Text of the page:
POSTED ON JULY 10, 2013:
A Tax By Any Other Name
Unable to raise taxes, but getting paid anyway
It's all but impossible for state lawmakers to raise taxes in Oklahoma thanks to a constitutional amendment that voters approved two decades ago.
Indeed, the anti-tax mood remains so entrenched that our elected leaders now routinely cut state income taxes -- another quarter-percentage-point kicks in January 2015.
Of course, it doesn't cost any less today than it did 20 years ago to build bridges, staff prisons, or operate public schools.
It just means our elected leaders must be especially ingenious to have it both ways politically -- lower taxes and decent public services.
As you might suspect, there is no single preferred method for recouping $1 billion lost to tax cuts. But there is one at which lawmakers are particularly adept and duplicitous: raising fees.
Consider one of the whoppers approved in the recent session: Starting Nov. 1, the cost of renewing your standard driver's license jumps from $21.50 to $33.50.
What the right hand giveth (a quarter-percentage-point income tax cut that primarily benefits the rich), the left hand taketh (fee hikes that hit seniors, the working class and poor the hardest).
"They've backdoor-ed it by raising fees," says Oklahoma City attorney Jerry Fent, who's spent more time than just about anyone before the state Supreme Court fighting lawmakers over spending practices.
How bad is it? No less an authority than House Speaker T.W. Shannon himself complains that fees have increased about $100 million since 2007.
Moreover, the state collected nearly $600 million in fees, licenses and permits in fiscal year 2012 -- an eye-popping 48 percent jump over the previous year.
Call it the legislative version of a fee-for-all.
It's hardly surprising that lawmakers talk out of both sides of their mouths -- pledging themselves to austerity and smaller government while quietly embracing taxes by another name.
After all, the first order of business is re-election, which depends on keeping the folks back home happy. The problem is, what they want is first-rate services without having to pay for them.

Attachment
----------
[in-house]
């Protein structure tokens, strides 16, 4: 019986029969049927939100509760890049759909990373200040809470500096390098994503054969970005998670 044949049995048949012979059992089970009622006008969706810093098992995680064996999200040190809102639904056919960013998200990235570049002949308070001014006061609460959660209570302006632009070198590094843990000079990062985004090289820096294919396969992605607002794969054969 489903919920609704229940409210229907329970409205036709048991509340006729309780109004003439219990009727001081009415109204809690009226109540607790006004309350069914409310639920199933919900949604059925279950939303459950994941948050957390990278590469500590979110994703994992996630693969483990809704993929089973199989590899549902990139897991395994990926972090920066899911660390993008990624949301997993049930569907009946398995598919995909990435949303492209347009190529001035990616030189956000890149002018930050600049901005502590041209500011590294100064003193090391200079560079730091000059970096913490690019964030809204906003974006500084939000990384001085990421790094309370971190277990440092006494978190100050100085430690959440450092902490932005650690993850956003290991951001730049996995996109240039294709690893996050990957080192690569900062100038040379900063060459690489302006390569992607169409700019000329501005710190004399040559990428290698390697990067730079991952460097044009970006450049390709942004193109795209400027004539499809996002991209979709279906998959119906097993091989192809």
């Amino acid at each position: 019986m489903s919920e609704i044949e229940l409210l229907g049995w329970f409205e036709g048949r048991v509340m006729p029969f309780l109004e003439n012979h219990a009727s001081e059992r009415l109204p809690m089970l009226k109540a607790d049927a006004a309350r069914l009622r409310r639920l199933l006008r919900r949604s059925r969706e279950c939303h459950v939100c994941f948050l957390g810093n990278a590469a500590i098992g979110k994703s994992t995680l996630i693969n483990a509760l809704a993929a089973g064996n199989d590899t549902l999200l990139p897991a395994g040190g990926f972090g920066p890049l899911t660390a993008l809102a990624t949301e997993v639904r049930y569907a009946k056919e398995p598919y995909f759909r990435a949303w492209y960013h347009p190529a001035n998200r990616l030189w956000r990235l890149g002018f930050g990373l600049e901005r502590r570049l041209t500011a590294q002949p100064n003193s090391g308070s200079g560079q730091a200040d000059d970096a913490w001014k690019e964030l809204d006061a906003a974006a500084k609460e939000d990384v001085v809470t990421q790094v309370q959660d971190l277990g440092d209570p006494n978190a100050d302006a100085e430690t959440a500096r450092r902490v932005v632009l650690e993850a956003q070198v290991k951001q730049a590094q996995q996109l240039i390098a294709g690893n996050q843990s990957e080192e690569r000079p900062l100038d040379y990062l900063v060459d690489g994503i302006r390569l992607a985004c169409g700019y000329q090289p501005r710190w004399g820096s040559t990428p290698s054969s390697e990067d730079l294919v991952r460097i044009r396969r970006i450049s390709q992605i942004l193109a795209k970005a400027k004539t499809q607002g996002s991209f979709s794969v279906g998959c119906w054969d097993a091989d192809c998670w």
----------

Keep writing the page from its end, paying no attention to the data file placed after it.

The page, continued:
Few officeholders who want to remain so are willing to be the bearers of bad news: Taxes finance services. There is no free lunch.
There are, however, some who believe the tax-fee shell game is not only disingenuous, but also bad public policy.
And they are willing to say so publicly -- though it's often couched in standard uber-right rhetoric: The budget is bigger this year than last. The money is clearly available. We simply have to cut the fat.
Given the Legislature's hard-right turn in recent years, it seemed a slam-dunk that lawmakers this session would approve a moratorium on fee increases.
After all, Shannon's name graced House Bill 1914 as the principal House author.
Yet, in the session's waning days, it inexplicably died -- just about the same time lawmakers approved Senate Bill 652 that generated about $10 million for the Department of Public Safety, most via higher driver's license fees.
"I can't tell you why that bill (HB 1914) didn't move in the end," says Guthrie Rep. Jason Murphey, who co-sponsored the measure. "It's a worthy initiative I think can move in the future and I think will move in the future."
One theory is that lawmakers were sensitive to the possibility their hypocrisy would attract negative publicity. It wouldn't have been easy, after all, to explain why lawmakers were increasing DPS-related fees while simultaneously freezing other fee hikes until 2016.